Dell's deal to go private complete, no change in product plans

Dell and Silver Lake buy out the company for $US24.9 billion

A deal to buy out Dell has been completed, officially taking the company private.

The company's CEO Michael Dell and investment partner Silver Lake are buying the company for $US24.9 billion. The company's shareholders will get $US13.88 per share as part of the deal, including a dividend of $US0.13 per share.

With the deal complete, Dell can return to business as usual. The original buyout offer of $24.4 billion was proposed by Dell and Silver Lake in February, but was opposed by some shareholders including Carl Icahn, who made multiple counteroffers to take the company private. Ultimately Icahn backed off and shareholders voted in favor of the revised deal in September.

Michael Dell believed that taking the company private could remove the pressure of answering to shareholders, and give leaders more flexibility in decision making. The company has committed to retaining its product lines, including PCs and enterprise products.

Dell reentered the consumer tablet market earlier this month with new Venue tablets running on Android and Windows 8.1. The company last month refreshed its laptop lineup, but cut the number of models in its overall product mix.

The company's consumer and enterprise products will remain intact, and the central focus will continue to be on the midmarket, Bobbi Dangerfield, vice president of commercial sales operations at Dell, said in an interview last week.

The company is also expanding the reach of its commercial products worldwide, Dangerfield said. Dell is opening two more centers next year in Sao Paolo and Dubai where customers will be able to test software, servers and other Dell products before deployment. The company already has 14 such centers worldwide.

Customer support operations is something the company is trying to improve, with a focus on providing more customized and remote support, Dangerfield said. The company is retaining its international customer service operations, and ProSupport product support packages will be provided depending on the type of customer, their preferences and what they are willing to pay.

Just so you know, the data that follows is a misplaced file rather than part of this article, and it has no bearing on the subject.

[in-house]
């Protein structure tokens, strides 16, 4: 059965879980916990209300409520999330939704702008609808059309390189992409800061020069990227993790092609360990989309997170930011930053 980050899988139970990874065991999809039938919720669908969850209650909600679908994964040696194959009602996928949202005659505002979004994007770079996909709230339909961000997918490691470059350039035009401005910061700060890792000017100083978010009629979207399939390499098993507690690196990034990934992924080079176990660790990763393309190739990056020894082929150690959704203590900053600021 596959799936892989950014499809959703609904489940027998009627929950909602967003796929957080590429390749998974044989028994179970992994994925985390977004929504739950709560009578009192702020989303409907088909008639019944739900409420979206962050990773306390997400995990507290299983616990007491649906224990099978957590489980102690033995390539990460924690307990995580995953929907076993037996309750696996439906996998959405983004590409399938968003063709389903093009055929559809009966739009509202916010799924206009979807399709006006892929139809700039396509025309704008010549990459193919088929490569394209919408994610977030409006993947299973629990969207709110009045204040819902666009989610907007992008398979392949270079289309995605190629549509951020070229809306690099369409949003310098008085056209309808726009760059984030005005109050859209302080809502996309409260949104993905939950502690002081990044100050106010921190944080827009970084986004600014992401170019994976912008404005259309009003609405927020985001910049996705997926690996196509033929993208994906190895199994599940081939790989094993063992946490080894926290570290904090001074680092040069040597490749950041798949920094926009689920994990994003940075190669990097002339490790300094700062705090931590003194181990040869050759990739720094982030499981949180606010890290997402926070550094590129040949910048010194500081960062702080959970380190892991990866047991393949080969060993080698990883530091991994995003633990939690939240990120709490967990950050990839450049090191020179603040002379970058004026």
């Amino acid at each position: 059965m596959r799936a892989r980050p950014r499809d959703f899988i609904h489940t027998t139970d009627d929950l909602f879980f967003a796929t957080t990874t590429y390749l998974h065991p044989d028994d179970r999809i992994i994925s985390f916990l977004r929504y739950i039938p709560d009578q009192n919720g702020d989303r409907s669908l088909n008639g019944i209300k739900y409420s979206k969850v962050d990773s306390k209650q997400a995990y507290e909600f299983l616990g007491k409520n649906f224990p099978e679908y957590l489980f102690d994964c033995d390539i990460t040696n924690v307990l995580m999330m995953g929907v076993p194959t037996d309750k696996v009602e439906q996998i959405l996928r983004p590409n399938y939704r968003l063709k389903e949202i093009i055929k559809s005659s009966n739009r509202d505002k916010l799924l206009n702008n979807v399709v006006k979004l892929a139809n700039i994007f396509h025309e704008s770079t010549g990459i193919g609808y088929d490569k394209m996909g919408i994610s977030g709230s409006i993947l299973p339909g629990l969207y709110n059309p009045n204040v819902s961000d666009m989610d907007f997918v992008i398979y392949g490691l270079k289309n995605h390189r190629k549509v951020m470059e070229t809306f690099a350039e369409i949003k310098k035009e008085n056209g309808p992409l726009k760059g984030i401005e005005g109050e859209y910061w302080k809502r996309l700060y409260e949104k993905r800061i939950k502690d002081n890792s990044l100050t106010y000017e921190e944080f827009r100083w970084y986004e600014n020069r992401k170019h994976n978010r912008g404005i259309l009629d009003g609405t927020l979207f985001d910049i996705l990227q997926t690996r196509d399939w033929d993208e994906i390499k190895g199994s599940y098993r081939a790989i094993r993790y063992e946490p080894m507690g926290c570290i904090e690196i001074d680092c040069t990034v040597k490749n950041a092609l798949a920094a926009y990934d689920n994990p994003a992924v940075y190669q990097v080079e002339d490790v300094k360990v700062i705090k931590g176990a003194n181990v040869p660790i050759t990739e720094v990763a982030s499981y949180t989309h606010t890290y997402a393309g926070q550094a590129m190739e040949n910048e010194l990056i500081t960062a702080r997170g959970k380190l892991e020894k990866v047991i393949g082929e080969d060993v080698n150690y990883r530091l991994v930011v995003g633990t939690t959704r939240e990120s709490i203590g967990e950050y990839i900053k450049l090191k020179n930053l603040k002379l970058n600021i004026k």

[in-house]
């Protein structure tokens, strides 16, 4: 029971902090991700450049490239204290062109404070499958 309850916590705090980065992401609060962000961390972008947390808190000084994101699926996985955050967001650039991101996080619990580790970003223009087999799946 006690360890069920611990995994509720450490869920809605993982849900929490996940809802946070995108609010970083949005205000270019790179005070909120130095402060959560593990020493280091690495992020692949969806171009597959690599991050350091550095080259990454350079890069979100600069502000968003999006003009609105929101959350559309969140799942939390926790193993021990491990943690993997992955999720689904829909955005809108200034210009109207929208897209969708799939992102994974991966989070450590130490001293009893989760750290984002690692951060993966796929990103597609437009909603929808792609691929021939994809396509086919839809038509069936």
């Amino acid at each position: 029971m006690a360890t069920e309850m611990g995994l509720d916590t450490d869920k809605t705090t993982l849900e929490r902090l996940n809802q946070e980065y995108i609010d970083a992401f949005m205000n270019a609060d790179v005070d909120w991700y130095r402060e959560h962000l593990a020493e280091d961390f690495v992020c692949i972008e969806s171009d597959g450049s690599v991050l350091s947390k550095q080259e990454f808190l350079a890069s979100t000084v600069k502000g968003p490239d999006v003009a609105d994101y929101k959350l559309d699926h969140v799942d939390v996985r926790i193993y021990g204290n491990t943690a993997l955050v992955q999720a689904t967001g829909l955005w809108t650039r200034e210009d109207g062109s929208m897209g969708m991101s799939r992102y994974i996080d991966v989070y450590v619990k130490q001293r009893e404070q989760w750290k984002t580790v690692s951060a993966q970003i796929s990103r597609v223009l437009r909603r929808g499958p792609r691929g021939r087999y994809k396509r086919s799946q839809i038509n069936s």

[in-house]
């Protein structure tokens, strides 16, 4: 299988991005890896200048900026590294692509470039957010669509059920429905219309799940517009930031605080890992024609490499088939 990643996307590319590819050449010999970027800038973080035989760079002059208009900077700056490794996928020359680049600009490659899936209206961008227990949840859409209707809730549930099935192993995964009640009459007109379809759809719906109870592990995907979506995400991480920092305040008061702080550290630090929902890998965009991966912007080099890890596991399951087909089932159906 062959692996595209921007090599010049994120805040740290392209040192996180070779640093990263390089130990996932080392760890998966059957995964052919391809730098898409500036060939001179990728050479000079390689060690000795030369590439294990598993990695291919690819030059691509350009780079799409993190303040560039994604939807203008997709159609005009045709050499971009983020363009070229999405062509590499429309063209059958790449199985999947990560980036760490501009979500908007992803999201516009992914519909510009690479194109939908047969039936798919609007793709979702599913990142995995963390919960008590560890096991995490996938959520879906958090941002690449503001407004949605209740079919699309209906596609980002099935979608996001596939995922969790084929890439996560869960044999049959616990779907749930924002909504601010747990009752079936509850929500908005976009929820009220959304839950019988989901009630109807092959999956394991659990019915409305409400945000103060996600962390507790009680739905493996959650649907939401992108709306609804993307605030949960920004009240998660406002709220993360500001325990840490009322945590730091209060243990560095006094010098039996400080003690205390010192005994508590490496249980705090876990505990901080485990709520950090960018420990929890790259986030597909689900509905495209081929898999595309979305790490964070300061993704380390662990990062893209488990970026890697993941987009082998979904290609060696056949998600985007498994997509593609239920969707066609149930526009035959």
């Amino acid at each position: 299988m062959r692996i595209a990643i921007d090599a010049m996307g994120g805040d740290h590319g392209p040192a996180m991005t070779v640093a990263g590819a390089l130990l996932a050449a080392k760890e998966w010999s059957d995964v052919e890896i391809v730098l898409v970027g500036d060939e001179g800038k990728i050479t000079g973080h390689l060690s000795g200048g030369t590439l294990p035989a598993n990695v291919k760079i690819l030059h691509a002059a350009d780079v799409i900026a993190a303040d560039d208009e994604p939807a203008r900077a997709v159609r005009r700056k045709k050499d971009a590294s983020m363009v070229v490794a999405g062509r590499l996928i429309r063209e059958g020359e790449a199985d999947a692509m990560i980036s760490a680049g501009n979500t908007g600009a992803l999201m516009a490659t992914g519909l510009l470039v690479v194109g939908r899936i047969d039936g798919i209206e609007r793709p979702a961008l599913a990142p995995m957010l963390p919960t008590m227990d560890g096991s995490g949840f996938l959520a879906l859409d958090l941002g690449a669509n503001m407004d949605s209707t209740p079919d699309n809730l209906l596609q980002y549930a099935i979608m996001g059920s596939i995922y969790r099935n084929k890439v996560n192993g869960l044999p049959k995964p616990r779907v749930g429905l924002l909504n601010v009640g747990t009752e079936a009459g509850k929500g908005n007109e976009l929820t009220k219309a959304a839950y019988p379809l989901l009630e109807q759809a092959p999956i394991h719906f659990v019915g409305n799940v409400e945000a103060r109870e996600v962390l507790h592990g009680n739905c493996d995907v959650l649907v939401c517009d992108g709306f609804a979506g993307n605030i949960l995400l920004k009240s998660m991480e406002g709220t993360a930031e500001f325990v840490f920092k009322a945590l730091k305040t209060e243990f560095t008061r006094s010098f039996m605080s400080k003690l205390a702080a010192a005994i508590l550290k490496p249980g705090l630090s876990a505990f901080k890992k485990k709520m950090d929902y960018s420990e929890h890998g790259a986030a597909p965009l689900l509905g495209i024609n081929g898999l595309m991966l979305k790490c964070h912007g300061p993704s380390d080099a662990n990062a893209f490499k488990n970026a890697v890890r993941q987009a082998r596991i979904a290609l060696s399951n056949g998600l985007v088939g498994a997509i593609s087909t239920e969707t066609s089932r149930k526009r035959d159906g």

Agam Shah covers PCs, tablets, servers, chips and semiconductors for IDG News Service. Follow Agam on Twitter at @agamsh. Agam's e-mail address is agam_shah@idg.com

Tags business issuesDellfinancial results

Keep up with the latest tech news, reviews and previews by subscribing to the Good Gear Guide newsletter.

Agam Shah

IDG News Service

Comments

Comments are now closed.

Latest News Articles

Most Popular Articles

Follow Us

GGG Evaluation Team

Kathy Cassidy

STYLISTIC Q702

First impression on unpacking the Q702 test unit was the solid feel and clean, minimalist styling.

Anthony Grifoni

STYLISTIC Q572

For work use, Microsoft Word and Excel programs pre-installed on the device are adequate for preparing short documents.

Steph Mundell

LIFEBOOK UH574

The Fujitsu LifeBook UH574 allowed for great mobility without being obnoxiously heavy or clunky. Its twelve hours of battery life did not disappoint.

Andrew Mitsi

STYLISTIC Q702

The screen was particularly good. It is bright and visible from most angles, however heat is an issue, particularly around the Windows button on the front, and on the back where the battery housing is located.

Simon Harriott

STYLISTIC Q702

My first impression after unboxing the Q702 is that it is a nice looking unit. Styling is somewhat minimalist but very effective. The tablet part, once detached, has a nice weight, and no buttons or switches are located in awkward or intrusive positions.

Resources

Best Deals on GoodGearGuide

Latest Jobs

Don’t have an account? Sign up here

Don't have an account? Sign up now

Forgot password?